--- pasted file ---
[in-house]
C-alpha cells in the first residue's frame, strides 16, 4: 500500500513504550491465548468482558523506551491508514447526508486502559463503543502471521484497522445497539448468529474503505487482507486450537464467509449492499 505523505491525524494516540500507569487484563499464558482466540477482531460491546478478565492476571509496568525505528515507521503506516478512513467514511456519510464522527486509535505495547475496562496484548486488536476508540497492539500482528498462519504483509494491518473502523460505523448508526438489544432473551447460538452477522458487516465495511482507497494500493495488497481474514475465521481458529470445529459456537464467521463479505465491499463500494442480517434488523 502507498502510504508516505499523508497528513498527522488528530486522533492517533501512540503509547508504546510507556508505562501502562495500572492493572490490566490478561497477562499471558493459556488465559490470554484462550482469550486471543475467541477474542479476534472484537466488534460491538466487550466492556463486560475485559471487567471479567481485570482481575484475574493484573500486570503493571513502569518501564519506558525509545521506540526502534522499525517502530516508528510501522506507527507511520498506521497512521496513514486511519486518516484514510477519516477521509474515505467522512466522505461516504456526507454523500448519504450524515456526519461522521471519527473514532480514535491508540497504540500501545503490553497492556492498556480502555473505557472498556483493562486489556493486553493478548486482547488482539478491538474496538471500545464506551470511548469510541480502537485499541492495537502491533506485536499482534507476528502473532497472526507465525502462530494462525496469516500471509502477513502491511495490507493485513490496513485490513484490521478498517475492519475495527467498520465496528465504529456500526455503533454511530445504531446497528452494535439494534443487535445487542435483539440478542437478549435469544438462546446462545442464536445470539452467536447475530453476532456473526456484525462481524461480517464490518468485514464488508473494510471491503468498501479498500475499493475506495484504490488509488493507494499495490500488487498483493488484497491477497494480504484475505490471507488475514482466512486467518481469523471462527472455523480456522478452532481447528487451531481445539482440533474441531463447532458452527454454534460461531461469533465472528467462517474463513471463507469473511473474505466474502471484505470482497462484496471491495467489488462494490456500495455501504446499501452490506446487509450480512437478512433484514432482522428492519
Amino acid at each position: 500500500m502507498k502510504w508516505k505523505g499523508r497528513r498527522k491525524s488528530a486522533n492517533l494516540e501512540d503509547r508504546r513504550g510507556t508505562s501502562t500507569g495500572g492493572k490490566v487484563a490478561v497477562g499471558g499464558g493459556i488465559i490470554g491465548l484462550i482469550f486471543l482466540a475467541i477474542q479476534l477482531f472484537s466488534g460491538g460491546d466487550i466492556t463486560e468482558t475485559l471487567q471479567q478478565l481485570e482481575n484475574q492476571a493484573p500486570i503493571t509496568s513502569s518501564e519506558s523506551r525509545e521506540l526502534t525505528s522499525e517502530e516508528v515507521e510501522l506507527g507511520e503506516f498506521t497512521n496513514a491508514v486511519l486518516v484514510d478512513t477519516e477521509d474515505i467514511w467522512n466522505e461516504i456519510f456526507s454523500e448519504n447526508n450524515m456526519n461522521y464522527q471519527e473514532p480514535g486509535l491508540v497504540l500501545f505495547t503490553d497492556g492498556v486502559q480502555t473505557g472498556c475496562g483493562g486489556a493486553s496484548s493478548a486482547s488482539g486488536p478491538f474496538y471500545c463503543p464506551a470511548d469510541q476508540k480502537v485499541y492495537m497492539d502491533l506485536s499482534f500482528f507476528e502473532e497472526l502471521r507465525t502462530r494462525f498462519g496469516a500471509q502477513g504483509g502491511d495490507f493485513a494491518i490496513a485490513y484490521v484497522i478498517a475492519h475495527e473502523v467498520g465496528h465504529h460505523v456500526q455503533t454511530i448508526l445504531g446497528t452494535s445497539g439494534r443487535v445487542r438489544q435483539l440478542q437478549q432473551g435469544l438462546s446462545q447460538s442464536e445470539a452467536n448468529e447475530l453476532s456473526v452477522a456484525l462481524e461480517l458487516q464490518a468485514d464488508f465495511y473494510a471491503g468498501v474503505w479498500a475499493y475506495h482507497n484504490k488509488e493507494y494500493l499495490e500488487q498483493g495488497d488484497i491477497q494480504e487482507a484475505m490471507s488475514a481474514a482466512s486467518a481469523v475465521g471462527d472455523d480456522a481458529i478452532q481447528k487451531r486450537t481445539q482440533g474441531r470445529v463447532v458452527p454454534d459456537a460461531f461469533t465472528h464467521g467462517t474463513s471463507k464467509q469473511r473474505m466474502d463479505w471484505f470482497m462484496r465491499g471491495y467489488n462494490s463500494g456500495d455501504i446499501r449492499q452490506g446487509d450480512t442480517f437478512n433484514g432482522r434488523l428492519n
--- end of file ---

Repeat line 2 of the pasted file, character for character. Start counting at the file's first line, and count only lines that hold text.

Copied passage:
C-alpha cells in the first residue's frame, strides 16, 4: 500500500513504550491465548468482558523506551491508514447526508486502559463503543502471521484497522445497539448468529474503505487482507486450537464467509449492499 505523505491525524494516540500507569487484563499464558482466540477482531460491546478478565492476571509496568525505528515507521503506516478512513467514511456519510464522527486509535505495547475496562496484548486488536476508540497492539500482528498462519504483509494491518473502523460505523448508526438489544432473551447460538452477522458487516465495511482507497494500493495488497481474514475465521481458529470445529459456537464467521463479505465491499463500494442480517434488523 502507498502510504508516505499523508497528513498527522488528530486522533492517533501512540503509547508504546510507556508505562501502562495500572492493572490490566490478561497477562499471558493459556488465559490470554484462550482469550486471543475467541477474542479476534472484537466488534460491538466487550466492556463486560475485559471487567471479567481485570482481575484475574493484573500486570503493571513502569518501564519506558525509545521506540526502534522499525517502530516508528510501522506507527507511520498506521497512521496513514486511519486518516484514510477519516477521509474515505467522512466522505461516504456526507454523500448519504450524515456526519461522521471519527473514532480514535491508540497504540500501545503490553497492556492498556480502555473505557472498556483493562486489556493486553493478548486482547488482539478491538474496538471500545464506551470511548469510541480502537485499541492495537502491533506485536499482534507476528502473532497472526507465525502462530494462525496469516500471509502477513502491511495490507493485513490496513485490513484490521478498517475492519475495527467498520465496528465504529456500526455503533454511530445504531446497528452494535439494534443487535445487542435483539440478542437478549435469544438462546446462545442464536445470539452467536447475530453476532456473526456484525462481524461480517464490518468485514464488508473494510471491503468498501479498500475499493475506495484504490488509488493507494499495490500488487498483493488484497491477497494480504484475505490471507488475514482466512486467518481469523471462527472455523480456522478452532481447528487451531481445539482440533474441531463447532458452527454454534460461531461469533465472528467462517474463513471463507469473511473474505466474502471484505470482497462484496471491495467489488462494490456500495455501504446499501452490506446487509450480512437478512433484514432482522428492519